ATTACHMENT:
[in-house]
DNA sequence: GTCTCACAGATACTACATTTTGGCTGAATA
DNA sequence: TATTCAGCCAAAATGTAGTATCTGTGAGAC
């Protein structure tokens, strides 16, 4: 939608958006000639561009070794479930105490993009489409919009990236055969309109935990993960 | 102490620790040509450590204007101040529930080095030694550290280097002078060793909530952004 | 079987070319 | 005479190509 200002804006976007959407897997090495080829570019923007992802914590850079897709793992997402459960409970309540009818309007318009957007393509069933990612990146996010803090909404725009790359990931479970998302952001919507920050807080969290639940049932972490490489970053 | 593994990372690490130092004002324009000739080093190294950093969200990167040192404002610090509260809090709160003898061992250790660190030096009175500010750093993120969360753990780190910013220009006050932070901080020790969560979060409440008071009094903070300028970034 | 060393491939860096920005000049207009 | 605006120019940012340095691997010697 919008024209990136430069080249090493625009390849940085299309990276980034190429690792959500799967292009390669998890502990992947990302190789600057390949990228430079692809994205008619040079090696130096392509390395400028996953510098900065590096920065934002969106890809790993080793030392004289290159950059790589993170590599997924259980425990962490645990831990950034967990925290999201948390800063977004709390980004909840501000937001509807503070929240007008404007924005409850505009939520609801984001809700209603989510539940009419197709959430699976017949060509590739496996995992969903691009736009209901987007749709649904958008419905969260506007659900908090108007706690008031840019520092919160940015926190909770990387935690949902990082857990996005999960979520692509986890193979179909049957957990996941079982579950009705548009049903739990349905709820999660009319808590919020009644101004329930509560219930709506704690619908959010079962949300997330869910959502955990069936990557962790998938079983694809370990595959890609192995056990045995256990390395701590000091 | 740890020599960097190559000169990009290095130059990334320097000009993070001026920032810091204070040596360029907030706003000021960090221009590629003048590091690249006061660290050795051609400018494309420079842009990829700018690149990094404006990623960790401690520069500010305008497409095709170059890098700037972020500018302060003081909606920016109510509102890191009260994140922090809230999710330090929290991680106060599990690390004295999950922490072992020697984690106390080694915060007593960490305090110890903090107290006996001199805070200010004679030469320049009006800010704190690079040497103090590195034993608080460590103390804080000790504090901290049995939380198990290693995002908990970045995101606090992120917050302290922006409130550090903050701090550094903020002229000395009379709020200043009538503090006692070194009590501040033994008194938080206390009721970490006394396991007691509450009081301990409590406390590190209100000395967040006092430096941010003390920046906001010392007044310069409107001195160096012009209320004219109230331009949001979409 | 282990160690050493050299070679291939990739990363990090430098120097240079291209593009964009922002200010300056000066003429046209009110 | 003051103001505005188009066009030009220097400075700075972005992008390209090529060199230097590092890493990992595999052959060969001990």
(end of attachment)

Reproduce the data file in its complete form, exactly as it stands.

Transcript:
[in-house]
DNA sequence: GTCTCACAGATACTACATTTTGGCTGAATA
DNA sequence: TATTCAGCCAAAATGTAGTATCTGTGAGAC
């Protein structure tokens, strides 16, 4: 939608958006000639561009070794479930105490993009489409919009990236055969309109935990993960 | 102490620790040509450590204007101040529930080095030694550290280097002078060793909530952004 | 079987070319 | 005479190509 200002804006976007959407897997090495080829570019923007992802914590850079897709793992997402459960409970309540009818309007318009957007393509069933990612990146996010803090909404725009790359990931479970998302952001919507920050807080969290639940049932972490490489970053 | 593994990372690490130092004002324009000739080093190294950093969200990167040192404002610090509260809090709160003898061992250790660190030096009175500010750093993120969360753990780190910013220009006050932070901080020790969560979060409440008071009094903070300028970034 | 060393491939860096920005000049207009 | 605006120019940012340095691997010697 919008024209990136430069080249090493625009390849940085299309990276980034190429690792959500799967292009390669998890502990992947990302190789600057390949990228430079692809994205008619040079090696130096392509390395400028996953510098900065590096920065934002969106890809790993080793030392004289290159950059790589993170590599997924259980425990962490645990831990950034967990925290999201948390800063977004709390980004909840501000937001509807503070929240007008404007924005409850505009939520609801984001809700209603989510539940009419197709959430699976017949060509590739496996995992969903691009736009209901987007749709649904958008419905969260506007659900908090108007706690008031840019520092919160940015926190909770990387935690949902990082857990996005999960979520692509986890193979179909049957957990996941079982579950009705548009049903739990349905709820999660009319808590919020009644101004329930509560219930709506704690619908959010079962949300997330869910959502955990069936990557962790998938079983694809370990595959890609192995056990045995256990390395701590000091 | 740890020599960097190559000169990009290095130059990334320097000009993070001026920032810091204070040596360029907030706003000021960090221009590629003048590091690249006061660290050795051609400018494309420079842009990829700018690149990094404006990623960790401690520069500010305008497409095709170059890098700037972020500018302060003081909606920016109510509102890191009260994140922090809230999710330090929290991680106060599990690390004295999950922490072992020697984690106390080694915060007593960490305090110890903090107290006996001199805070200010004679030469320049009006800010704190690079040497103090590195034993608080460590103390804080000790504090901290049995939380198990290693995002908990970045995101606090992120917050302290922006409130550090903050701090550094903020002229000395009379709020200043009538503090006692070194009590501040033994008194938080206390009721970490006394396991007691509450009081301990409590406390590190209100000395967040006092430096941010003390920046906001010392007044310069409107001195160096012009209320004219109230331009949001979409 | 282990160690050493050299070679291939990739990363990090430098120097240079291209593009964009922002200010300056000066003429046209009110 | 003051103001505005188009066009030009220097400075700075972005992008390209090529060199230097590092890493990992595999052959060969001990």